Background: Postoperative pneumonia (POP) is a life-threatening complication of lung resection. The incidence, causative bacteria, predisposing factors, and outcome are poorly understood.
Design: Prospective observational study.
Methods: A prospective study of all patients undergoing major lung resections for noninfectious disease was performed over a 6-mo period. Culture of intraoperative bronchial aspirates was systematically performed. All patients with suspicion of pneumonia underwent bronchoscopic sampling and culture before antibiotherapy.
Results: One hundred and sixty-eight patients were included in the study. Bronchial colonization was identified in 31 of 136 patients (22.8%) on analysis of intraoperative samples. The incidence of POP was 25% (42 of 168). Microbiologically documented and nondocumented pneumonias were recorded in 24 and 18 cases, respectively. Haemophilus species, Streptococcus species, and, to a much lesser extent, Pseudomonas and Serratia species were the most frequently identified pathogens. Among colonized and noncolonized patients, POP occurred in 15 of 31 and 20 of 105 cases, respectively (p = 0.0010; relative risk, 2.54). Death occurred in 8 of 42 patients who developed POP and in 3 of 126 of patients who did not (p = 0.0012). Patients with POP required noninvasive ventilation or reintubation more frequently than patients who did not develop POP (p < 0.0000001 and p = 0.00075, respectively). POP was associated with longer intensive care unit and hospital stay (p < 0.0000001 and p = 0.0000005, respectively). Multivariate analysis showed that chronic obstructive pulmonary disease, extent of resection, presence of intraoperative bronchial colonization, and male sex were independent risk factors for POP.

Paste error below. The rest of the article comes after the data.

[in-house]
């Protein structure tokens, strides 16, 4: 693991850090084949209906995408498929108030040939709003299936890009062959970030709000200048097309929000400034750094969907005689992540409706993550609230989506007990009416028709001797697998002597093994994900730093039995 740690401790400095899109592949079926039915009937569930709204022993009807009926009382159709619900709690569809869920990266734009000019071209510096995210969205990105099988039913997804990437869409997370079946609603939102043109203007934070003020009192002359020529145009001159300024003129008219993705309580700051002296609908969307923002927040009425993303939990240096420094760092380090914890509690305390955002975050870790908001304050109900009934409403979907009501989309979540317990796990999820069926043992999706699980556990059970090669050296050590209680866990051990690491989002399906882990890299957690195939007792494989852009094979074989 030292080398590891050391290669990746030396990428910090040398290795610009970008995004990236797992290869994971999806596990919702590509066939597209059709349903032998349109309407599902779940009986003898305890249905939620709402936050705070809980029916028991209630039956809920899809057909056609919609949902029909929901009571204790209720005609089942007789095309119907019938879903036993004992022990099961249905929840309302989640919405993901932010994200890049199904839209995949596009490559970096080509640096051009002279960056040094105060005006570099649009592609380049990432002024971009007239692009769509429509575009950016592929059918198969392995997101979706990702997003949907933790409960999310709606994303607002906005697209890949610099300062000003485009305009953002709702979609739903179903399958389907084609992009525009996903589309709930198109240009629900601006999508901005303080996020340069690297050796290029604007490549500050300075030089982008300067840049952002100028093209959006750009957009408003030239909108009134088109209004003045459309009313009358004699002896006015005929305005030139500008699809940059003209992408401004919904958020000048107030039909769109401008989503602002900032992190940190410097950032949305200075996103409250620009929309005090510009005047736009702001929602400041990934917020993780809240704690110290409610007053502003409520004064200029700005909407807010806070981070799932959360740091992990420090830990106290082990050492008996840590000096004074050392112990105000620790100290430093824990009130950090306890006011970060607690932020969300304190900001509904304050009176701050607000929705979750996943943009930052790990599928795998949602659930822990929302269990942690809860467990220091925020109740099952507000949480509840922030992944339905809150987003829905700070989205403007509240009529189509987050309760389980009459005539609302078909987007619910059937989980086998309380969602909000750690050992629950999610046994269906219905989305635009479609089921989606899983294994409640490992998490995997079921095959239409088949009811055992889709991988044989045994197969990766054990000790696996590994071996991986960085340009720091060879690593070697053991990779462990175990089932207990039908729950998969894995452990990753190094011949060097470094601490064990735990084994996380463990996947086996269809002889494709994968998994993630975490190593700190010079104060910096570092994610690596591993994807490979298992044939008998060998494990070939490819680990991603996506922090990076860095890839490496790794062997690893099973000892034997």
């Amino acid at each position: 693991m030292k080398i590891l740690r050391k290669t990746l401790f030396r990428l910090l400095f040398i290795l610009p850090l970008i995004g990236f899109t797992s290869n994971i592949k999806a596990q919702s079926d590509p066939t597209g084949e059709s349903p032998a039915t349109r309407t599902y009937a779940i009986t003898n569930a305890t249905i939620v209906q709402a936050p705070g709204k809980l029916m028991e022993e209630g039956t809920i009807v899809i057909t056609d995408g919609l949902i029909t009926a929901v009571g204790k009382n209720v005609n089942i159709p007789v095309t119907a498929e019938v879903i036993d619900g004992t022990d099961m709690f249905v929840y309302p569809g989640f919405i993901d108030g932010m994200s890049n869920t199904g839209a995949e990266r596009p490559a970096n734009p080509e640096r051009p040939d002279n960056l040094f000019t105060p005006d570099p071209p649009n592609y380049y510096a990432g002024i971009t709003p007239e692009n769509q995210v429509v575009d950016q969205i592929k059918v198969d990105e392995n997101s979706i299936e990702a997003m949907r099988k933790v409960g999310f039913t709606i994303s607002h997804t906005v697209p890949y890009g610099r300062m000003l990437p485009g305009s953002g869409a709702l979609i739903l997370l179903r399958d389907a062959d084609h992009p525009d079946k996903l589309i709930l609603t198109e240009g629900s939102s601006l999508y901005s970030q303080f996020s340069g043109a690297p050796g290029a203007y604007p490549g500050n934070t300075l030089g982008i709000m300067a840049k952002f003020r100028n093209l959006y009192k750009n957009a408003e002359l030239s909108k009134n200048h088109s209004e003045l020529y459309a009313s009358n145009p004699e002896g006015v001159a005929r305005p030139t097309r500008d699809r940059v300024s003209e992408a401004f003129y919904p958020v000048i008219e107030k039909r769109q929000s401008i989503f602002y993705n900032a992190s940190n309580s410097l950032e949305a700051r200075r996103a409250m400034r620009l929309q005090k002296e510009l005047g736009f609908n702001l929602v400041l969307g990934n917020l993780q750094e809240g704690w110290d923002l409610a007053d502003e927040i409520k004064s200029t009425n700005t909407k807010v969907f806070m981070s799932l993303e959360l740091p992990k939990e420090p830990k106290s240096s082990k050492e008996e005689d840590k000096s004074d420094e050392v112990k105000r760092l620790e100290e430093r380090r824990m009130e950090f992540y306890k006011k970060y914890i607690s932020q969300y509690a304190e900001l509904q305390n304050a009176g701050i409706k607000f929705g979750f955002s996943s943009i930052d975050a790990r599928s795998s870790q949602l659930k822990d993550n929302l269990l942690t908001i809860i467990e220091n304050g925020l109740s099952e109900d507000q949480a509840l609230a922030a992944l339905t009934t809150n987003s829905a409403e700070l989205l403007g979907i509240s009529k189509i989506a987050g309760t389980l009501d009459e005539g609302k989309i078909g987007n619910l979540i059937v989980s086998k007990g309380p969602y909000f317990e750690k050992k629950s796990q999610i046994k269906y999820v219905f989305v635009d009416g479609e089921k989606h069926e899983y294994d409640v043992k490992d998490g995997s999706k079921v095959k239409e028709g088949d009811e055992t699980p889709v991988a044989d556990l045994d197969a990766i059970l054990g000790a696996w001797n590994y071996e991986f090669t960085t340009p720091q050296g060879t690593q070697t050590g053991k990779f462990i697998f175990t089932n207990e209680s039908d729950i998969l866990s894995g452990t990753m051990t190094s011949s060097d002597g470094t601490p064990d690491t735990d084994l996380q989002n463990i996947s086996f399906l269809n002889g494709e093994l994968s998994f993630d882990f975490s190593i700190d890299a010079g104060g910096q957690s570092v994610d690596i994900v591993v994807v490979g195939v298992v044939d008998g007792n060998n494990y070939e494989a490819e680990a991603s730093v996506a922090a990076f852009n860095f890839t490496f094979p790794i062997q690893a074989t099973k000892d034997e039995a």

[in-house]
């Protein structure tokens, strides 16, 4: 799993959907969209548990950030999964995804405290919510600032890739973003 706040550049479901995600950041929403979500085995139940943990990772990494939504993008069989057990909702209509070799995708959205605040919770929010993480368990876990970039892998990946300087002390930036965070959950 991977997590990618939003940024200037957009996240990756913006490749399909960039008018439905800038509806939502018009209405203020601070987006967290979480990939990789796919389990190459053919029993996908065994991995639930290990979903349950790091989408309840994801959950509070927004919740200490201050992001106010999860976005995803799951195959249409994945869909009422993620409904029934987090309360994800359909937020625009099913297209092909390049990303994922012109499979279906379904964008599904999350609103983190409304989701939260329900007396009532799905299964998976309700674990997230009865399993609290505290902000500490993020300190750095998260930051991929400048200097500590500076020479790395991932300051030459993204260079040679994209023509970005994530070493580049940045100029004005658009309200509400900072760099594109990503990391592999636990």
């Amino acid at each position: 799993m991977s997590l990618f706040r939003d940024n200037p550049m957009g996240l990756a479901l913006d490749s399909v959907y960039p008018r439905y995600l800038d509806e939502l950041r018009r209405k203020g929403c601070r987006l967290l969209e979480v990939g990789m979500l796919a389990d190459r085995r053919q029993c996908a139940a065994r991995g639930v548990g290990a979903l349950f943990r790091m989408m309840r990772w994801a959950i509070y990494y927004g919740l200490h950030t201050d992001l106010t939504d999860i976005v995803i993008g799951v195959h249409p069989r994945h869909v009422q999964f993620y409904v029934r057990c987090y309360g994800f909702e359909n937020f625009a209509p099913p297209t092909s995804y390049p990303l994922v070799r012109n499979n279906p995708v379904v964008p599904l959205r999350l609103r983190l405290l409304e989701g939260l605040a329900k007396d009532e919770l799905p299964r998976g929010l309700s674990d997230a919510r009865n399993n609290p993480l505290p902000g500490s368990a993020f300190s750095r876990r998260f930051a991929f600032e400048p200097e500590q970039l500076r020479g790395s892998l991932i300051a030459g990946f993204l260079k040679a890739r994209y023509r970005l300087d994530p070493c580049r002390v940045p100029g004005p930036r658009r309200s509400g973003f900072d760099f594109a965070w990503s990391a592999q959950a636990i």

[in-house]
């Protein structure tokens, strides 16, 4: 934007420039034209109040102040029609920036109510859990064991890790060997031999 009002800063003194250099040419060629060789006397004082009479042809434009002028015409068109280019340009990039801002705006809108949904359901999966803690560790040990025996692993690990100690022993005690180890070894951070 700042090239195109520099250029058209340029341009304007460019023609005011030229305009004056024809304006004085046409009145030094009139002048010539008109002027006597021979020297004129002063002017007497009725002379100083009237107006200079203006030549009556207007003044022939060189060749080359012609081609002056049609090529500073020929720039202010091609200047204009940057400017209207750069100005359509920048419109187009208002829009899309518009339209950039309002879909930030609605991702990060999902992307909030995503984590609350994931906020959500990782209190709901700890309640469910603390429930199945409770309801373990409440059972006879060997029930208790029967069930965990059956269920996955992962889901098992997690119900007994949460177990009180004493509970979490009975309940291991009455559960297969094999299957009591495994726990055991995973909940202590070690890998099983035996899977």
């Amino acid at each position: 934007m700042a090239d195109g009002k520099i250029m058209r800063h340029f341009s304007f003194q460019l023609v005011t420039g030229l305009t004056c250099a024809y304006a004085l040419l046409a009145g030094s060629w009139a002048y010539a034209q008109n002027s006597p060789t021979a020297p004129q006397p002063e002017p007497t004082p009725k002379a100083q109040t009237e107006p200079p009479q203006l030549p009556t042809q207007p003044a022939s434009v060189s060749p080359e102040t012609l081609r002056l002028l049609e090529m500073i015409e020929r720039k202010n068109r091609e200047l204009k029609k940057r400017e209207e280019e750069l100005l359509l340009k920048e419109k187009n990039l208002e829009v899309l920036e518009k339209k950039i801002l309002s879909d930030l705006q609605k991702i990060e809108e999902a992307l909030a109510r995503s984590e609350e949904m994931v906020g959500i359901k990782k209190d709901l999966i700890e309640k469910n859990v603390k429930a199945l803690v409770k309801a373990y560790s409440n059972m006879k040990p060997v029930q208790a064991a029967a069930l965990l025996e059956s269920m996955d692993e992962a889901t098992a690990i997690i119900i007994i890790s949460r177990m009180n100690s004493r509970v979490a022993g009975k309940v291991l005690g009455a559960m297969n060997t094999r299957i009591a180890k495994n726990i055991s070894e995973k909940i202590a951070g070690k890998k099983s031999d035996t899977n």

Conclusions: Pneumonia acquired in-hospital represents a relatively frequent complication of lung resections, associated with an important percentage of postoperative morbidity and mortality.